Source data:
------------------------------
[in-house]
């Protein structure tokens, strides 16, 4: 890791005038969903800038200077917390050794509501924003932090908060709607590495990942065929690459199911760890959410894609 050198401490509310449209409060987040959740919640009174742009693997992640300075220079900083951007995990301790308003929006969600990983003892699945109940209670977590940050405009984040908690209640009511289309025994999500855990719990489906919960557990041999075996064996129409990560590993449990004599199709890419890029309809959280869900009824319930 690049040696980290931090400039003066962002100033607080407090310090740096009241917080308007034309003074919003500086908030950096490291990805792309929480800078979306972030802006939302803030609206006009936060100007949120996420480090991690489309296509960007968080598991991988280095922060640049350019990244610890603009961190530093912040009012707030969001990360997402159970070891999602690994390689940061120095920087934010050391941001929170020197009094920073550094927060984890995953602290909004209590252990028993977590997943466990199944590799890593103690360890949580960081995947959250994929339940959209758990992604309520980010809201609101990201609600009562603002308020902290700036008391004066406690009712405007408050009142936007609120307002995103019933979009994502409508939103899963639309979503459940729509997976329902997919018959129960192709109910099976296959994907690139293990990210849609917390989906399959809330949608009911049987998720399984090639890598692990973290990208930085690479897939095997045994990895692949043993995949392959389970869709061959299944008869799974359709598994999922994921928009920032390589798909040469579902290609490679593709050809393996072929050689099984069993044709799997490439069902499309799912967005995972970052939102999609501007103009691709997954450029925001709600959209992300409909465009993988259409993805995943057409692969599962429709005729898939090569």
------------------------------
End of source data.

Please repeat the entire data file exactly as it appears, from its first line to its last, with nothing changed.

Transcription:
[in-house]
């Protein structure tokens, strides 16, 4: 890791005038969903800038200077917390050794509501924003932090908060709607590495990942065929690459199911760890959410894609 050198401490509310449209409060987040959740919640009174742009693997992640300075220079900083951007995990301790308003929006969600990983003892699945109940209670977590940050405009984040908690209640009511289309025994999500855990719990489906919960557990041999075996064996129409990560590993449990004599199709890419890029309809959280869900009824319930 690049040696980290931090400039003066962002100033607080407090310090740096009241917080308007034309003074919003500086908030950096490291990805792309929480800078979306972030802006939302803030609206006009936060100007949120996420480090991690489309296509960007968080598991991988280095922060640049350019990244610890603009961190530093912040009012707030969001990360997402159970070891999602690994390689940061120095920087934010050391941001929170020197009094920073550094927060984890995953602290909004209590252990028993977590997943466990199944590799890593103690360890949580960081995947959250994929339940959209758990992604309520980010809201609101990201609600009562603002308020902290700036008391004066406690009712405007408050009142936007609120307002995103019933979009994502409508939103899963639309979503459940729509997976329902997919018959129960192709109910099976296959994907690139293990990210849609917390989906399959809330949608009911049987998720399984090639890598692990973290990208930085690479897939095997045994990895692949043993995949392959389970869709061959299944008869799974359709598994999922994921928009920032390589798909040469579902290609490679593709050809393996072929050689099984069993044709799997490439069902499309799912967005995972970052939102999609501007103009691709997954450029925001709600959209992300409909465009993988259409993805995943057409692969599962429709005729898939090569």